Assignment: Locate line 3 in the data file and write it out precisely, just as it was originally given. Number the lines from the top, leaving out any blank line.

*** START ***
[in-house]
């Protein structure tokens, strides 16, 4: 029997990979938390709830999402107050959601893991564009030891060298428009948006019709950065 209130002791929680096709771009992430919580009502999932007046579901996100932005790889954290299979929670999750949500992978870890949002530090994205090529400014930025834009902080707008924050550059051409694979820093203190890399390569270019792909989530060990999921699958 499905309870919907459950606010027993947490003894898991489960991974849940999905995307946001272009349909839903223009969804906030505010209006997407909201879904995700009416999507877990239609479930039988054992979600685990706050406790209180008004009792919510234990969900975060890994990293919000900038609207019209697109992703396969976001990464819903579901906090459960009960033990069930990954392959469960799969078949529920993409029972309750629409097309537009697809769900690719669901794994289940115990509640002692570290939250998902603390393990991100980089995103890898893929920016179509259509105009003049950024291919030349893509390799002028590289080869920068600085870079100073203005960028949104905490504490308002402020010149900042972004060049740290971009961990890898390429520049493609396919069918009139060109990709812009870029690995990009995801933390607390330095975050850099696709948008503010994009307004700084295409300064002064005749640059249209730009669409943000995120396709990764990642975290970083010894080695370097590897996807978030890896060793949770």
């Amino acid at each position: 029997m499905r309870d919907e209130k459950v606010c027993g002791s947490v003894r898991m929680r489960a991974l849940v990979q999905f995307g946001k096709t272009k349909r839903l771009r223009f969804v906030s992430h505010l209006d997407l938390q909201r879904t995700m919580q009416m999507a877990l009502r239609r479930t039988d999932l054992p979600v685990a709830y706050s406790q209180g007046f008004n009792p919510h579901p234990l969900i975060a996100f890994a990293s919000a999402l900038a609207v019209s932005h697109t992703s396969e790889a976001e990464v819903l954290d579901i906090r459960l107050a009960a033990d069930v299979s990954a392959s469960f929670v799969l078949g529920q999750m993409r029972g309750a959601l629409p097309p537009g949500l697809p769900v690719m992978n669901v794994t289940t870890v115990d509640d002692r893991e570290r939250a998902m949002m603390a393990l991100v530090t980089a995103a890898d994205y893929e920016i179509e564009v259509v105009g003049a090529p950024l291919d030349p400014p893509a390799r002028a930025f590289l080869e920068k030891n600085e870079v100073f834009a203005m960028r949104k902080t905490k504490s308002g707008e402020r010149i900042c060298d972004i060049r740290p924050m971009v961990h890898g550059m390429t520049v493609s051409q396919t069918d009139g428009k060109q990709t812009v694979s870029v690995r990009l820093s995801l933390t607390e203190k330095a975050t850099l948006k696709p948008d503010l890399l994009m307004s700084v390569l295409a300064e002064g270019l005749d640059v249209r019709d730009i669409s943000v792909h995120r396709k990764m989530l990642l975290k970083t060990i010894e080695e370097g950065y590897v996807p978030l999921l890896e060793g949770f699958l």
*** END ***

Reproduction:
């Amino acid at each position: 029997m499905r309870d919907e209130k459950v606010c027993g002791s947490v003894r898991m929680r489960a991974l849940v990979q999905f995307g946001k096709t272009k349909r839903l771009r223009f969804v906030s992430h505010l209006d997407l938390q909201r879904t995700m919580q009416m999507a877990l009502r239609r479930t039988d999932l054992p979600v685990a709830y706050s406790q209180g007046f008004n009792p919510h579901p234990l969900i975060a996100f890994a990293s919000a999402l900038a609207v019209s932005h697109t992703s396969e790889a976001e990464v819903l954290d579901i906090r459960l107050a009960a033990d069930v299979s990954a392959s469960f929670v799969l078949g529920q999750m993409r029972g309750a959601l629409p097309p537009g949500l697809p769900v690719m992978n669901v794994t289940t870890v115990d509640d002692r893991e570290r939250a998902m949002m603390a393990l991100v530090t980089a995103a890898d994205y893929e920016i179509e564009v259509v105009g003049a090529p950024l291919d030349p400014p893509a390799r002028a930025f590289l080869e920068k030891n600085e870079v100073f834009a203005m960028r949104k902080t905490k504490s308002g707008e402020r010149i900042c060298d972004i060049r740290p924050m971009v961990h890898g550059m390429t520049v493609s051409q396919t069918d009139g428009k060109q990709t812009v694979s870029v690995r990009l820093s995801l933390t607390e203190k330095a975050t850099l948006k696709p948008d503010l890399l994009m307004s700084v390569l295409a300064e002064g270019l005749d640059v249209r019709d730009i669409s943000v792909h995120r396709k990764m989530l990642l975290k970083t060990i010894e080695e370097g950065y590897v996807p978030l999921l890896e060793g949770f699958l």